A post and core is a dental restoration used to sufficiently build-up tooth structure for future restoration with a crown when there is not enough tooth structure to properly retain the crown, due to loss of tooth structure to either decay or fracture. Post and cores are therefore referred to as foundation restorations.
The post itself is a reinforced fibre structure that is placed within the root of a tooth that has had a root canal (endodontic procedure). When a root canal is performed, the nerve is removed and the space it occupied is filled with a special filling material.
In placing a post, we remove some of this root canal filling material creating a space. The space that is created is used to anchor the post within the root of the tooth.
The type of post that is chosen will depend upon a number of factors. Most posts used today are prefabricated. The appropriate size is selected depending on the tooth.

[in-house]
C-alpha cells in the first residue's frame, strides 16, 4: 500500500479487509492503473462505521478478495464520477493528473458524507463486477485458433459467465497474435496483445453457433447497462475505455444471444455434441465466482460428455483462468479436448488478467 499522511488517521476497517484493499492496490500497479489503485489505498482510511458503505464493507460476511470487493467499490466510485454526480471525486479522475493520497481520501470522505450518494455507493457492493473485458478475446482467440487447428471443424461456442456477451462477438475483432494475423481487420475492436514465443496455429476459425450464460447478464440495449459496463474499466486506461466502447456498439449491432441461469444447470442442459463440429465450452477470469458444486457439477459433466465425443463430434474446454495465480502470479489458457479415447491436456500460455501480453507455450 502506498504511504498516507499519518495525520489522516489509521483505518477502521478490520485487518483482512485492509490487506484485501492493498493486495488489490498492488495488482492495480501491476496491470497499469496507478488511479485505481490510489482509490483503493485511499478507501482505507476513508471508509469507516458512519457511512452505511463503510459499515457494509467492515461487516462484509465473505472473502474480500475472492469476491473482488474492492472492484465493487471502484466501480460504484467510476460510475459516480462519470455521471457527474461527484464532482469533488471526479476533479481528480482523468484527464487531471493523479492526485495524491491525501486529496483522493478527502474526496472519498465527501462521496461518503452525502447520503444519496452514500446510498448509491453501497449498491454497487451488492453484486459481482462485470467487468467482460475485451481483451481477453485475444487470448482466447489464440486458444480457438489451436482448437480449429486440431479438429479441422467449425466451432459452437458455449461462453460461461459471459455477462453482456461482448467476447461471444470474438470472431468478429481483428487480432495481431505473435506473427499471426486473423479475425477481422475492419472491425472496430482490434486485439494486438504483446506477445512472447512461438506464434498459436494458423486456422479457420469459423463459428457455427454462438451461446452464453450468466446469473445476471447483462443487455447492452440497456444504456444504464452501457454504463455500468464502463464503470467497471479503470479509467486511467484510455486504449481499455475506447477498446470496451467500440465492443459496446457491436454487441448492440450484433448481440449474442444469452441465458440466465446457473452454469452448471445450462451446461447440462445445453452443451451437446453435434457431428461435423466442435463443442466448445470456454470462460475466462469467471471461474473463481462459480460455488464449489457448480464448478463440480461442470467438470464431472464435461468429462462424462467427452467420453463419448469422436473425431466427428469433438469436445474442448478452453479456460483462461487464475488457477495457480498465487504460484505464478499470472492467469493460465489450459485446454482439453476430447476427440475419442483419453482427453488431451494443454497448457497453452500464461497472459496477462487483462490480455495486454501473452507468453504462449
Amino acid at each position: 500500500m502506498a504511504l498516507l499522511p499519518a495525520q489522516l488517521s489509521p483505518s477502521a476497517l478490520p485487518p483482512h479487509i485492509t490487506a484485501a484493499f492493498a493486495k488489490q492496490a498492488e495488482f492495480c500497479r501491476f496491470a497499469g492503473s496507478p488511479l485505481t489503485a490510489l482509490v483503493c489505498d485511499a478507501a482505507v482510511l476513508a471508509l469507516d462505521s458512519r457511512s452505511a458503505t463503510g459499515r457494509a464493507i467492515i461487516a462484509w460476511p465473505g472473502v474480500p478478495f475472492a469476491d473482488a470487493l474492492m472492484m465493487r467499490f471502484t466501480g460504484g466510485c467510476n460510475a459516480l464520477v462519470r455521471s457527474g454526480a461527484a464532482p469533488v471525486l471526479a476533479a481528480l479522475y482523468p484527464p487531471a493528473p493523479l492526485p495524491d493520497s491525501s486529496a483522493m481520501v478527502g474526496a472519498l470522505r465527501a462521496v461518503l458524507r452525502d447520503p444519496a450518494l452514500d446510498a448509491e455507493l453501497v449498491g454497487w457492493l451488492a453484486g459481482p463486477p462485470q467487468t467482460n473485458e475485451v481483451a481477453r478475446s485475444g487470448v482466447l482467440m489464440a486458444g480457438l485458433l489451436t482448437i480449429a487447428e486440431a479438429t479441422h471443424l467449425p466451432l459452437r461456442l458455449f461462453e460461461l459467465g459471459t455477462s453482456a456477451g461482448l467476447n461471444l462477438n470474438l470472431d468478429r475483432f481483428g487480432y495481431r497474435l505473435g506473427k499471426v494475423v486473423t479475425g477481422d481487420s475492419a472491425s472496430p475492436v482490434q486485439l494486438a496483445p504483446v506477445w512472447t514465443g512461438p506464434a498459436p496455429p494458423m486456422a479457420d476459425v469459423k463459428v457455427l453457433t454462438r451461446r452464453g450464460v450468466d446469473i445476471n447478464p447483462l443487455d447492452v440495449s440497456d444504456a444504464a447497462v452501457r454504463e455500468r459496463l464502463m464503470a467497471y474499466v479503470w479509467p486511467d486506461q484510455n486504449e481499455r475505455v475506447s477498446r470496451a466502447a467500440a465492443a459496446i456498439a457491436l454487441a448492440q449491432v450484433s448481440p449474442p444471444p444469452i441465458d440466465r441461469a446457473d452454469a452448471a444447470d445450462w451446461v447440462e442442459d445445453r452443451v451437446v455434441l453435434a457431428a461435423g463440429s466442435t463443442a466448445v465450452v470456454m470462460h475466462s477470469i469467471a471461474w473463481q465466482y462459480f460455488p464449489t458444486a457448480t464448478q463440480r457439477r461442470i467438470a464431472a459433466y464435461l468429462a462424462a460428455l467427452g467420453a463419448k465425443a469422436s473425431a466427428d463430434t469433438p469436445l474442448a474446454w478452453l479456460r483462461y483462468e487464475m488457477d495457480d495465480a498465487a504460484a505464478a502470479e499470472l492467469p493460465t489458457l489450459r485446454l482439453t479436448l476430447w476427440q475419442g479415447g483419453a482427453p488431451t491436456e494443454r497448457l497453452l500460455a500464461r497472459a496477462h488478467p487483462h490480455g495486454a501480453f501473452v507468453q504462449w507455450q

A core is built from filling material around the part of the post that sticks out of the root after the post is cemented into the root. The core is shaped so that it will anchor and retain a crown.
Although posts are usually recommended when there is minimal support for a crown, they are not always necessary. The use of a post is determined on an individual basis based upon support and structural strength required.